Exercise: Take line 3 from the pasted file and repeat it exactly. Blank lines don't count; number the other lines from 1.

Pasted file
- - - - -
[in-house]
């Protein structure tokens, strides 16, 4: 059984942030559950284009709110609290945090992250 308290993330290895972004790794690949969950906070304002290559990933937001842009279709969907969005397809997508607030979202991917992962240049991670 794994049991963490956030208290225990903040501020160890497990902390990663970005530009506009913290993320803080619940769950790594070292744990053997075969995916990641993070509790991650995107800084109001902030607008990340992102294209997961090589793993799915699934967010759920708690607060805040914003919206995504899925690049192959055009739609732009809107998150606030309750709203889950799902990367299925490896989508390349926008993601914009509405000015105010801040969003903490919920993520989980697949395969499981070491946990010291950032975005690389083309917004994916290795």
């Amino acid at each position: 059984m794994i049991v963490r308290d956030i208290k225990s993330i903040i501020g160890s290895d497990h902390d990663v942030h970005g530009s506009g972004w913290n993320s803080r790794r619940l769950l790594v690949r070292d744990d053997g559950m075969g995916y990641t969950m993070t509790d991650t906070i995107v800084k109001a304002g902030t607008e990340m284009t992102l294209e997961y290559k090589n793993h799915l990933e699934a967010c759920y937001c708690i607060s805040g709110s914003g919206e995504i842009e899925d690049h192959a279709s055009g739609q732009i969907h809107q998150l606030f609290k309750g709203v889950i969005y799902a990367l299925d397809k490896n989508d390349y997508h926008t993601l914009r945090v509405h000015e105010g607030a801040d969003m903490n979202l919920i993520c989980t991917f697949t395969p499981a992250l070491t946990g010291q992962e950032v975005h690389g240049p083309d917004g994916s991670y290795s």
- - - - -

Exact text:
């Amino acid at each position: 059984m794994i049991v963490r308290d956030i208290k225990s993330i903040i501020g160890s290895d497990h902390d990663v942030h970005g530009s506009g972004w913290n993320s803080r790794r619940l769950l790594v690949r070292d744990d053997g559950m075969g995916y990641t969950m993070t509790d991650t906070i995107v800084k109001a304002g902030t607008e990340m284009t992102l294209e997961y290559k090589n793993h799915l990933e699934a967010c759920y937001c708690i607060s805040g709110s914003g919206e995504i842009e899925d690049h192959a279709s055009g739609q732009i969907h809107q998150l606030f609290k309750g709203v889950i969005y799902a990367l299925d397809k490896n989508d390349y997508h926008t993601l914009r945090v509405h000015e105010g607030a801040d969003m903490n979202l919920i993520c989980t991917f697949t395969p499981a992250l070491t946990g010291q992962e950032v975005h690389g240049p083309d917004g994916s991670y290795s």